The sense of urgency and immediacy evoked by the ringing of fire alarms is no longer as prevalent as it once was. More frequently, firefighters find that people are more likely to stay in their apartments in the event of a fire alarm.
“Often times people just think it’s a routine fire alarm. I can’t stress the importance enough of when you hear that fire alarm, there could be an issue happening in the building, and the best course of action is to get out of that building,” explains Jack Burt, Deputy Fire Chief, London Fire Department.
Last year on May 26, an apartment fire erupted on the 10th floor at an apartment on 155 Kent St. A lighting fixture failed while the tenant was out, allowing the fire to grow unchecked and cause significant damage to multiple floors above and below the unit.
Burt says that some people followed the routine of a typically fire drill, while others remained in the building and were still inside when the fire crews arrived on scene.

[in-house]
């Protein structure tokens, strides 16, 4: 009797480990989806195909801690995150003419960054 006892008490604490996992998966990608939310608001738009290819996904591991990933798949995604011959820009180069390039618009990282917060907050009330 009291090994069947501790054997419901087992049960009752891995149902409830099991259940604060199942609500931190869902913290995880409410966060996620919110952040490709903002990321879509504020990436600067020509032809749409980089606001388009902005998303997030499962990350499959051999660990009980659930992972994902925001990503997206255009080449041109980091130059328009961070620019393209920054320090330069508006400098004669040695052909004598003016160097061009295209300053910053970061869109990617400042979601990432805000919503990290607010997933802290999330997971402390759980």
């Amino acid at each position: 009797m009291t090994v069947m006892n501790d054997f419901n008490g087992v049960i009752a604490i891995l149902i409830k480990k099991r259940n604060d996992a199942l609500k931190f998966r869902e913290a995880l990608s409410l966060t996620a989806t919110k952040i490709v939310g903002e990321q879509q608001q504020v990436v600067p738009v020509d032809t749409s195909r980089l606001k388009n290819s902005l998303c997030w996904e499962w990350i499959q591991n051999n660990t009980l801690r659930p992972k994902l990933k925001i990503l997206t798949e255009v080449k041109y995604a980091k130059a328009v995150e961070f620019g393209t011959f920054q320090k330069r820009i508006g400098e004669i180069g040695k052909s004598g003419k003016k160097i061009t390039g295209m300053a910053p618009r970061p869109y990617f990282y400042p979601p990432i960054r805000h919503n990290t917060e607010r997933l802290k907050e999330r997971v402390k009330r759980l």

“I think people become complacent. They hear the alarm, they think it’s just a routine fire alarm in building, when really, it could be something much greater and you could be putting yourself in harm’s way,” says Burt.
For tenants that are still in a burning building, fire fighters advise them to stay in their units. Most apartment units have a two-hour separation time before the fire can into the unit. Tenants who are not in harm’s way are advised to stay in their units with their doors shut, and call 911 to report their location.
In the unit with the fire, the tenant is advised to close their unit door behind them upon evacuation to contain the fire in its place of origin to the best of their abilities.
“If smoke gets into the hall way and stairwells, it’s going to impede everybody’s ability to get into the building,” explains Burt, “if you delay getting out of the building, by the time we arrive, and you’re trying to get out of the building while we are trying to get in, that could impede our efforts to try to get in and fight the fire.”
Burt encourages individuals to obey the warnings from fire alarms, as individuals are much safer outdoors than indoors.